Asking the designer for a contract will ensure that everything you agree upon is clear on both parts and it will also make you look trustworthy.
3) Stay in touch with the freelancer during the project
Chances are that – depending on the project’s dimension -, you might need to meet the designer more than once. That’s expected of you.
A good designer will bring you aboard for feedback and for additional clarification if needed.
And because he’s good, he will want to work with you, rather than just for you. Which leads me to the next point; feedback.
How to give feedback
This is the biggest barrier that exists between designers and clients.
The truth is designers don’t know how to ask clients for feedback and then complain when clients aren’t clear. On the other side, clients complain that designers don’t listen to them. Thus, a never-ending circle of complaints and bitterness.
To avoid that, don’t tell them what to do; tell them what you think might be or not be working.
For example, don’t say things like I don’t like the button blue, make it orange.
Although Design is subjective, and no one will ever agree on everything, it’s more about context and testing than taste.
Try something like: I’m not sure if the button works in blue, why did you pick that color? Can we try orange and see which one the target audience prefers/responds better?
Trust me, if you make this small change, you will be seen as someone who wants to understand the process and is trying to make it better.
Rather than telling the designer what to do ( he/she might hate you for it), be comfortable with giving specific input.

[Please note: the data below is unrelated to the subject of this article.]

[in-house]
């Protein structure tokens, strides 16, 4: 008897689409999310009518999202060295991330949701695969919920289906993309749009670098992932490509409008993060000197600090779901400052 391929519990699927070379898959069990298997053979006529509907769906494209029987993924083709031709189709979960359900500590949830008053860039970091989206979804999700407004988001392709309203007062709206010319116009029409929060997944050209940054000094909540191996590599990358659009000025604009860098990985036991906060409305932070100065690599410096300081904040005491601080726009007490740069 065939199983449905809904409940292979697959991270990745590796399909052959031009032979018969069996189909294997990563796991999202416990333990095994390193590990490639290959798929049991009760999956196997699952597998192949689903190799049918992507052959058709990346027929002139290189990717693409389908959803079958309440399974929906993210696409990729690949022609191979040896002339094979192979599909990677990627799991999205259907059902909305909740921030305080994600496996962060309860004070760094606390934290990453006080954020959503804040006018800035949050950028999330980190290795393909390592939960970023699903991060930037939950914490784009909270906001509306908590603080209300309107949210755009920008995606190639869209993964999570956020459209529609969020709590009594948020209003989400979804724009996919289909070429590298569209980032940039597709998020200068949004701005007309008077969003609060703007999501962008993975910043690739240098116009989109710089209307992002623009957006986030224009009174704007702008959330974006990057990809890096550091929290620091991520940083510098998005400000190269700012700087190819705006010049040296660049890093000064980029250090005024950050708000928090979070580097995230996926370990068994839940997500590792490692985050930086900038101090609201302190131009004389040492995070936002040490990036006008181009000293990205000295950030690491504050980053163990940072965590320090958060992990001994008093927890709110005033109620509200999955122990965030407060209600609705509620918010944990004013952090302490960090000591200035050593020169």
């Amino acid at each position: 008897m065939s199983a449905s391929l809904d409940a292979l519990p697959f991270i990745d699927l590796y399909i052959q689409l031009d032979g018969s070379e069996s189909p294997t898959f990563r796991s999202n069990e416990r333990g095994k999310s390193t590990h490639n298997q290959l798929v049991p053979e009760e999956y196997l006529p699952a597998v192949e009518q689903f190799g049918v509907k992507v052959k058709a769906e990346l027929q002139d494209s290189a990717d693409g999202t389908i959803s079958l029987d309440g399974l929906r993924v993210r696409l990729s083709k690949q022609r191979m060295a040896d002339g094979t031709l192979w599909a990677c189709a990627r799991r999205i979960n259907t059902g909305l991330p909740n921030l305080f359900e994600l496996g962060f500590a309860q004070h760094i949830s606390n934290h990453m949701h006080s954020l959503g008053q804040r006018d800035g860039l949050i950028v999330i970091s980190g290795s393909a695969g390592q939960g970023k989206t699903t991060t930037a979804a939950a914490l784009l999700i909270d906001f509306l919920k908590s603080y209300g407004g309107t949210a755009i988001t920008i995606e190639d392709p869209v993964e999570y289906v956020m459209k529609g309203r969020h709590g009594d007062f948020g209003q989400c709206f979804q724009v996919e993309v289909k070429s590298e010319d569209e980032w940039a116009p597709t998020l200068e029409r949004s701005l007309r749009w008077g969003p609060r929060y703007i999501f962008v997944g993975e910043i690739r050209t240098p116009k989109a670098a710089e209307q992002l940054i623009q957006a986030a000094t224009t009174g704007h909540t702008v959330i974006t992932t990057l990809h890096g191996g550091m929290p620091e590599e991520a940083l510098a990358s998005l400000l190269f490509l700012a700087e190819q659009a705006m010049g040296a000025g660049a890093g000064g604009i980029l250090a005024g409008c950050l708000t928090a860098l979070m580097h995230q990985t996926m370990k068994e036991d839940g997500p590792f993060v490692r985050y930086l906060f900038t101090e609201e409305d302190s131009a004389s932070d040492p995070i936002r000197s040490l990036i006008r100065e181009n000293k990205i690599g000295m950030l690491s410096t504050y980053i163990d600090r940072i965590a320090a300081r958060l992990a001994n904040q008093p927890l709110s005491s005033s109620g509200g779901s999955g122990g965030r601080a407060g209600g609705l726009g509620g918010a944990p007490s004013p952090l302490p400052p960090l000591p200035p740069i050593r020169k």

“I think this element works because [it follows the style we agreed on the proprosal] -> it’s good, specific feedback;
I don’t think it’s working because [it’s too small. If you make it bigger, it will work.]” -> not specific, based on personal opinion and assumptions.
Remember, feedback is not about pointing fingers. If you feel the designer is doing good work, praise it. It will make the designer feel appreciated and will give him the confidence to carry on.
When the project is completed
Everything went smoothly and now you’re in the final phase.
Make sure everything is delivered and paid for.
If you need something extra that wasn’t described on the contract, don’t beg. See if the designer is willing to negotiate the price and be honest about it. We all make mistakes and forget things.
In case you have everything, send a message thanking the designer and make it clear if your final feedback and project can be used as future proof.
And finally, if you had a good experience, reference the freelancer to more people. Both parties will thank you for it.
Final solid advice from a freelancer
There are good and bad professionals everywhere, including in this field.
I know that sometimes clients have bad experiences with freelancers, and after that tend to mistrust designers in general. Use your better judgment and give the new person an opportunity. We are all different.
Secondly, you’re paying that person but don’t exaggerate. Yes you want to save money and yes you need it fast, but keep in mind that there’s a person on the other side of that equation. That person also has bills to pay and also has the same amount of hours in the day as you do. Be reasonable.
Thirdly, don’t undermine the job. It might look something simple and easy, but took the designer many hours of study and practice to get to that level.
As well as you respect a doctor, a mechanic or any other profession for their expertise, respect designers the same way.
We make it look easy, but that’s because we work hard.